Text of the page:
HealthDay News — Higher dietary total fiber and fruit fiber is protective against bone loss at the femoral neck in men, according to a study published online in the Journal of Bone and Mineral Research.

Zhaoli Dai, PhD, from the Boston University School of Medicine, and colleagues examined the correlation between dietary fiber, assessed using the Willett food frequency questionnaire, and bone loss at the femoral neck, trochanter, and lumbar spine in older men and women. Bone mineral density was measured using dual-energy X-ray absorptiometry at baseline (1996-2011) and in 2001-2005 and 2005-2008 among 792 men and 1065 women.

The researchers found that in men, but not women, higher dietary total fiber and fruit fiber was protective against bone loss at the femoral neck (P =.003 and .008, respectively). Compared with men in quartile 1 of fiber intake, those in quartiles 2 to 4 had significantly less bone loss at the femoral neck (all P <.04). There were no associations with hip bone loss in women; fiber from vegetables seemed protective against spine bone loss in women but not men. No correlations were seen for cereal fiber or nut and legume fiber with bone loss in men or women.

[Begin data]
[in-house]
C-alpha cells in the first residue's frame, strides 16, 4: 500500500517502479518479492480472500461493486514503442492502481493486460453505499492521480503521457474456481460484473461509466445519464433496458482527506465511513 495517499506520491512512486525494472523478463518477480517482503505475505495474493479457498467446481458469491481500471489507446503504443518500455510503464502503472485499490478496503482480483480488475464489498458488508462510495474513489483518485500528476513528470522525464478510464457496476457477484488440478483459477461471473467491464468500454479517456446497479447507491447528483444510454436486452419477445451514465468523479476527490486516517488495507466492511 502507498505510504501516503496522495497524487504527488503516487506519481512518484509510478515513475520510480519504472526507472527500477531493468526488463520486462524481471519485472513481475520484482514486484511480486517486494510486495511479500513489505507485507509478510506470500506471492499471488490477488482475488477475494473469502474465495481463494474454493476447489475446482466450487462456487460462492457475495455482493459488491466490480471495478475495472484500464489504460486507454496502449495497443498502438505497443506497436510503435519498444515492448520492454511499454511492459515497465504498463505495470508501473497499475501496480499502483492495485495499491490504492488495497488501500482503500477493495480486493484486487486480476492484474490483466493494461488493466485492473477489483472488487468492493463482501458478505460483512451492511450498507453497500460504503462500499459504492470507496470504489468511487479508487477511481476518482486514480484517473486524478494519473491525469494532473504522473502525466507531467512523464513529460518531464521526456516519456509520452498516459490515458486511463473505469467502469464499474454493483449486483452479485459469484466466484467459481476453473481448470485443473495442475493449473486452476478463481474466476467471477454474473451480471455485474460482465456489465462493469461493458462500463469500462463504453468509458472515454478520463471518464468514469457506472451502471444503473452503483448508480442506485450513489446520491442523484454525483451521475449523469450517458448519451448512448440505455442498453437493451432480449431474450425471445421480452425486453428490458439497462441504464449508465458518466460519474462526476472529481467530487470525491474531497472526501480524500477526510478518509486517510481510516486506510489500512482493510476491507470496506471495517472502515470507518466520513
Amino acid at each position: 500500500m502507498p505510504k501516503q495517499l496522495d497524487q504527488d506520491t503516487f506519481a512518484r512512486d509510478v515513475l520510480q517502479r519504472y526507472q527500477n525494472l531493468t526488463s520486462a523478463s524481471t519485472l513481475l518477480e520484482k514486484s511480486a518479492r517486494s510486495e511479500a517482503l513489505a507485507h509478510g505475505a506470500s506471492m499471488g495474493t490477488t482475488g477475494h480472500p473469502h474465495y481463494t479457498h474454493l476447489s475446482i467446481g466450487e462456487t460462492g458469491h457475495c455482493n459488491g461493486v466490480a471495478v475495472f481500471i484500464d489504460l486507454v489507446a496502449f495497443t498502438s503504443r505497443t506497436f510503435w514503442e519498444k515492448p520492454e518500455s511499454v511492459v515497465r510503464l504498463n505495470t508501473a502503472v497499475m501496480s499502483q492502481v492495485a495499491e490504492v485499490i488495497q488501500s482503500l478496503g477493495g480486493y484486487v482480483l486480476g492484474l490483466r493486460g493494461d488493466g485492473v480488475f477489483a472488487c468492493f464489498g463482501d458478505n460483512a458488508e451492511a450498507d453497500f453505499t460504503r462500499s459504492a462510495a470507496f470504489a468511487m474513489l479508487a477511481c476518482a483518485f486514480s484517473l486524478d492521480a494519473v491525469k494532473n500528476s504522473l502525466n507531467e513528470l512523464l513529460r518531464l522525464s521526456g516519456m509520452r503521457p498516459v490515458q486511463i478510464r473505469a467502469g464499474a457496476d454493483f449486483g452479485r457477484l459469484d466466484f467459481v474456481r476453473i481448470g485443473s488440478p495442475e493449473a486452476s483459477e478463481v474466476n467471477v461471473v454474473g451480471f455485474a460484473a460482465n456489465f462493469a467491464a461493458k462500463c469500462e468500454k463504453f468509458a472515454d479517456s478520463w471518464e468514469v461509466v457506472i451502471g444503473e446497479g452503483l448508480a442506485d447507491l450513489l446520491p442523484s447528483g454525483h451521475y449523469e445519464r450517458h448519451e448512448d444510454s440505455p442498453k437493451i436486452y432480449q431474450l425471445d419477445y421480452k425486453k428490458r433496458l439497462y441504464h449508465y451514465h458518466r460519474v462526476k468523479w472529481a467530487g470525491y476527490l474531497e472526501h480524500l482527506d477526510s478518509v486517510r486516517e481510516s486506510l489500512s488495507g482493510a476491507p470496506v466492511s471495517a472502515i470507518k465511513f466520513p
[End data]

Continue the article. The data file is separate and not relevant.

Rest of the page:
“Our findings suggest that higher dietary fiber may modestly reduce bone loss in men at the hip,” the authors write.

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Reference

Dai Z, Zhang, Lu N, Felson DT, Kiel DP, Sahni S. Association between dietary fiber intake and bone loss in the Framingham Offspring Study [published online October 12, 2017]. J Bone Miner Res. doi:10.1002/jbmr.3308